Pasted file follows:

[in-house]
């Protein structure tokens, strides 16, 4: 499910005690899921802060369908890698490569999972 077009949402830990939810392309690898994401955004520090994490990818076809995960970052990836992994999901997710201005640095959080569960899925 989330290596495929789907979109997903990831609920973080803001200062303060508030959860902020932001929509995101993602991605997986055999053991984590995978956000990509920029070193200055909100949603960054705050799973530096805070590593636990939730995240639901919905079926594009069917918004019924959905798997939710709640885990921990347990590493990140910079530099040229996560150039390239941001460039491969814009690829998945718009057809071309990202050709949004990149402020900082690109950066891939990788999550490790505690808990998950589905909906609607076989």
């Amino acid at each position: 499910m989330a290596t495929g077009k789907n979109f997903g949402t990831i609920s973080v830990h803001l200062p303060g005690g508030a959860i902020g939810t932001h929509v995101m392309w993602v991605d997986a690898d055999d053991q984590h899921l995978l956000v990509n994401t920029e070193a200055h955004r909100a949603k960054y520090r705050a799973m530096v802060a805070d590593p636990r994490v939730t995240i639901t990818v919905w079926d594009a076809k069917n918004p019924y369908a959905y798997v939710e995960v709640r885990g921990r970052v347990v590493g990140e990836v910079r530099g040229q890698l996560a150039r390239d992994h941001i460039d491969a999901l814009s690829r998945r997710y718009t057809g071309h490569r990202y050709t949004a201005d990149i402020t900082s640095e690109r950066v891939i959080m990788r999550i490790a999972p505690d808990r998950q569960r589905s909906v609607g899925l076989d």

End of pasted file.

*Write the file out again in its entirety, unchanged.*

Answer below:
[in-house]
């Protein structure tokens, strides 16, 4: 499910005690899921802060369908890698490569999972 077009949402830990939810392309690898994401955004520090994490990818076809995960970052990836992994999901997710201005640095959080569960899925 989330290596495929789907979109997903990831609920973080803001200062303060508030959860902020932001929509995101993602991605997986055999053991984590995978956000990509920029070193200055909100949603960054705050799973530096805070590593636990939730995240639901919905079926594009069917918004019924959905798997939710709640885990921990347990590493990140910079530099040229996560150039390239941001460039491969814009690829998945718009057809071309990202050709949004990149402020900082690109950066891939990788999550490790505690808990998950589905909906609607076989």
């Amino acid at each position: 499910m989330a290596t495929g077009k789907n979109f997903g949402t990831i609920s973080v830990h803001l200062p303060g005690g508030a959860i902020g939810t932001h929509v995101m392309w993602v991605d997986a690898d055999d053991q984590h899921l995978l956000v990509n994401t920029e070193a200055h955004r909100a949603k960054y520090r705050a799973m530096v802060a805070d590593p636990r994490v939730t995240i639901t990818v919905w079926d594009a076809k069917n918004p019924y369908a959905y798997v939710e995960v709640r885990g921990r970052v347990v590493g990140e990836v910079r530099g040229q890698l996560a150039r390239d992994h941001i460039d491969a999901l814009s690829r998945r997710y718009t057809g071309h490569r990202y050709t949004a201005d990149i402020t900082s640095e690109r950066v891939i959080m990788r999550i490790a999972p505690d808990r998950q569960r589905s909906v609607g899925l076989d």